Britain named best in Europe for investment


Britain again outmuscles rivals to be named Europe’s most attractive destination for overseas financial services investment

  • The UK attracted 76 financial services projects in 2022
  • Well ahead of nearest competitor France on 45
  • Still concerns about how to restore City’s pre-eminence as listing destination 

Britain has again outmuscled rivals to be named Europe’s most attractive destination for overseas financial services investment.

The UK attracted 76 financial services projects in 2022, well ahead of nearest competitor France on 45, as it shrugged off post-Brexit attempts to steal its crown, according to an EY report.

It comes amid concerns about how to restore the City’s pre-eminence as a global listing destination after a series of firms switched to the US.

There are also fresh fears that Britain’s ‘punitive’ tax regime is not helping.

Anna Anthony, UK financial services managing partner at EY, said: ‘The strength of the UK financial market has meant that, even through challenging times, investors see it as the most attractive European financial services market.

Attractive destination: The UK attracted 76 financial services projects in 2022, well ahead of nearest competitor France on 45

Attractive destination: The UK attracted 76 financial services projects in 2022, well ahead of nearest competitor France on 45

‘Our research shows that investors recognise the strength, gold-standard governance and resilience of the UK’s financial system and see it as the preferred destination for growth, innovation and access to top talent.’

The figures cover the number of financial services projects over the year, in which an overseas firm makes an investment by setting up a new operation or expanding an existing one.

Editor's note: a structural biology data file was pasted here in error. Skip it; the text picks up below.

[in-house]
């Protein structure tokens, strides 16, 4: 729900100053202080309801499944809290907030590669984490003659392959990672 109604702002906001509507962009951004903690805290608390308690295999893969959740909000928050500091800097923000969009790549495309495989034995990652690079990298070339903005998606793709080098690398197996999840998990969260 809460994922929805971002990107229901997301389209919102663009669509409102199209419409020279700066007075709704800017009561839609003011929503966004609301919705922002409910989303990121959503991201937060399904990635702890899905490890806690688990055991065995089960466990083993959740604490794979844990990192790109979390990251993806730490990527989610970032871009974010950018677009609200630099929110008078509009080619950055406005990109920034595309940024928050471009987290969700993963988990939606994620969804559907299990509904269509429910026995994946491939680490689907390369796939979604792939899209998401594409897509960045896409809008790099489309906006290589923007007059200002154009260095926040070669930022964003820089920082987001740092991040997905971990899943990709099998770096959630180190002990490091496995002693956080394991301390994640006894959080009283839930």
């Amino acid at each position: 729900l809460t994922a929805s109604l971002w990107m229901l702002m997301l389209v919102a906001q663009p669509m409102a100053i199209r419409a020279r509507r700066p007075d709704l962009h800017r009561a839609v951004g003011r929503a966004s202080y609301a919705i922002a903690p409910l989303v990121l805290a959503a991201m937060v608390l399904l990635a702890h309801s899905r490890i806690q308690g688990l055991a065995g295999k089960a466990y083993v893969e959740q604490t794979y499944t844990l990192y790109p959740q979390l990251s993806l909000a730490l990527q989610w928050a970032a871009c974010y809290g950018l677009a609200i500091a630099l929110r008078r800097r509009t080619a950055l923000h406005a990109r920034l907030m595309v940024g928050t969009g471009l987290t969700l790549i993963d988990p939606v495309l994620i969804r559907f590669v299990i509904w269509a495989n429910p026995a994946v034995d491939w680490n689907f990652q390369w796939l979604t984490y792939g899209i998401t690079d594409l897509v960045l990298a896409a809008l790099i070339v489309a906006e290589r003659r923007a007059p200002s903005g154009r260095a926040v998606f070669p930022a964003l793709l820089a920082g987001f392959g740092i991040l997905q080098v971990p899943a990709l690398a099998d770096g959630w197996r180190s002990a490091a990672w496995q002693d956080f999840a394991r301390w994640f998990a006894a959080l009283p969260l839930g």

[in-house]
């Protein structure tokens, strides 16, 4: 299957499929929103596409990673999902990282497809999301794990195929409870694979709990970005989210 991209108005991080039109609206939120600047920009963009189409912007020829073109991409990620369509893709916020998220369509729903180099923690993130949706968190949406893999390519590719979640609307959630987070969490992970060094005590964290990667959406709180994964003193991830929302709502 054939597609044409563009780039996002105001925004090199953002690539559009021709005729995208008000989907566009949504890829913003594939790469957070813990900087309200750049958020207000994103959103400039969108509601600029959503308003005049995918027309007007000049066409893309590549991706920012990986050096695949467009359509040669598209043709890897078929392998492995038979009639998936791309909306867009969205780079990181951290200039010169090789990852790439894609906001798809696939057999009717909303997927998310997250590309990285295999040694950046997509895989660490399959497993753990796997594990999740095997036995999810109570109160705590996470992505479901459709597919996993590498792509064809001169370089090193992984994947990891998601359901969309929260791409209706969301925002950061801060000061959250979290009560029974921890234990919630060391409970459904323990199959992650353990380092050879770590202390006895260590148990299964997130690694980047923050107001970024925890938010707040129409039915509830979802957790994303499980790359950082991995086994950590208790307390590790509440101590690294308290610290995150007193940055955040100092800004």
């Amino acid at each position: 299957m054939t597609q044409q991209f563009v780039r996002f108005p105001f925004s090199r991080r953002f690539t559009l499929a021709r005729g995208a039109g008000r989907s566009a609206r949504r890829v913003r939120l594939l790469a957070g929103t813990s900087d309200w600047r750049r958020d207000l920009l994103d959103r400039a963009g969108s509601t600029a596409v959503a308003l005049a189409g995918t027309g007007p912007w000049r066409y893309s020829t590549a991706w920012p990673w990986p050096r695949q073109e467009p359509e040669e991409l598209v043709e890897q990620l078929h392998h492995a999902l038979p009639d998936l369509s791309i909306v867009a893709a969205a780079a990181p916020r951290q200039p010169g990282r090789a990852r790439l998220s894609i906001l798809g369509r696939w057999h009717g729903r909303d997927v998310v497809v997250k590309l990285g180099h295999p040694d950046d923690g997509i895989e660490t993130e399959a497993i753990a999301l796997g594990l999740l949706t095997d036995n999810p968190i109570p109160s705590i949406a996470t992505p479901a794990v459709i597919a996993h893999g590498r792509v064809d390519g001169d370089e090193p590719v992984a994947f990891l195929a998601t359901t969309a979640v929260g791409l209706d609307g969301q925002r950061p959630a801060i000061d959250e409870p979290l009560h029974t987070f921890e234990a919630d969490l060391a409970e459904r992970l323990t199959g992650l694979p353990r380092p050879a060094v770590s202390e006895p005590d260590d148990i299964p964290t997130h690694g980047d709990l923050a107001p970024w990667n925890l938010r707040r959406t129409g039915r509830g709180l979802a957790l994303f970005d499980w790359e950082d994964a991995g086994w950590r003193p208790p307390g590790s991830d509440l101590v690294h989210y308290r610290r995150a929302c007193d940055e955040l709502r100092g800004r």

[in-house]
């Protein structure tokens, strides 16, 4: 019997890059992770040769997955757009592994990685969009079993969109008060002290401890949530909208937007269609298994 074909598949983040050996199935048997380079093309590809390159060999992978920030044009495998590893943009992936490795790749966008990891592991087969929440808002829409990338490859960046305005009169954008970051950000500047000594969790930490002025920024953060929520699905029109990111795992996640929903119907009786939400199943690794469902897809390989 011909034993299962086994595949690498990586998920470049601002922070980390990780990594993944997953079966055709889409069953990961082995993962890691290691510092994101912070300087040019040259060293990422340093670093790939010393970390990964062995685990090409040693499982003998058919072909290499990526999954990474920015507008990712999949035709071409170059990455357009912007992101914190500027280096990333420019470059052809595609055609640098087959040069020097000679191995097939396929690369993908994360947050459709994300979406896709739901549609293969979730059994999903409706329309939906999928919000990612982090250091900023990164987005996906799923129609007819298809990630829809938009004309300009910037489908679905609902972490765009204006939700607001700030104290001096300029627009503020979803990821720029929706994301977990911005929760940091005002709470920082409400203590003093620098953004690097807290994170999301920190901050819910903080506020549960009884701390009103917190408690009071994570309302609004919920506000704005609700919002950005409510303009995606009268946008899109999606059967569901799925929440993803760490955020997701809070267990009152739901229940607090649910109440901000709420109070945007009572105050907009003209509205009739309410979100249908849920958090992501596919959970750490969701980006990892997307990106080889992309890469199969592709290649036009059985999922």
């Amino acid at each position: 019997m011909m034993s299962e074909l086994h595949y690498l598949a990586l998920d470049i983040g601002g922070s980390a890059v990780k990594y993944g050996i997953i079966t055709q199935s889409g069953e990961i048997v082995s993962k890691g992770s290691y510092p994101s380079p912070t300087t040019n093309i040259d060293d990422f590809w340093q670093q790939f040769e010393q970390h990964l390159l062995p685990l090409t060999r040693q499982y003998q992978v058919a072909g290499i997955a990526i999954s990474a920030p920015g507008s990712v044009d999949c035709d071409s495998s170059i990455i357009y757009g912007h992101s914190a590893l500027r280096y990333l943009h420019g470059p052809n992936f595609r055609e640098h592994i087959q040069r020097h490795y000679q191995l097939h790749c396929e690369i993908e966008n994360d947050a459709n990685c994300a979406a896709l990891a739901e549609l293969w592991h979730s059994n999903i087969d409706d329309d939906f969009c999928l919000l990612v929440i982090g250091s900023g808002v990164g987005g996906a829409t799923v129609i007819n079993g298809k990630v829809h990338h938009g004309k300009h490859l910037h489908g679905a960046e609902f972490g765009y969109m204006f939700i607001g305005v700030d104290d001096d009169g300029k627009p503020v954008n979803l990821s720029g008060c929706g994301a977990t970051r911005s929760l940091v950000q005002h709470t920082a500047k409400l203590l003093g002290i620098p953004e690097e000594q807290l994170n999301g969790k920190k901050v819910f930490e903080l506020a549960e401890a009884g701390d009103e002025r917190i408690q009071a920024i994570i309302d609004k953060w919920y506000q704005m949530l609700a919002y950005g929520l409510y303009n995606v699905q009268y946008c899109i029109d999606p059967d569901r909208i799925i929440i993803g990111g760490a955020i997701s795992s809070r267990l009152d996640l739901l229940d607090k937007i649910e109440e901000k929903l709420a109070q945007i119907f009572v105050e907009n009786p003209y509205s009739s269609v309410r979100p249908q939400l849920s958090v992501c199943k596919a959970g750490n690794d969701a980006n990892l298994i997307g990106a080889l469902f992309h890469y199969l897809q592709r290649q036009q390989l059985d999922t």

In the past decade, the UK has consistently outmuscled European rivals, totting up 819 projects, ahead of France and Germany combined.

It comes amid growing fears over the City’s future. Cambridge-based chip designer Arm’s decision to list in New York came as a blow. A Swedish-led takeover of veterinary drugs maker Dechra added to a string of firms leaving London.

Xavier Rolet, ex-chief executive of London Stock Exchange, said reforms threatened to be a sideshow without changes to a ‘punitive fiscal and regulatory framework’. He told The Sunday Telegraph: ‘We need a recalibration. We have to lower the quadruple taxation of equities in the UK.

‘We have dividend tax, capital gains tax, income tax and a transaction tax via stamp duty, of which the UK has the highest rate in all of Europe. The same pound of income from equities is taxed four times.

‘You have a regulatory framework that forces long-term investors… to effectively short the real economy by preventing them from investing in the stock market.’



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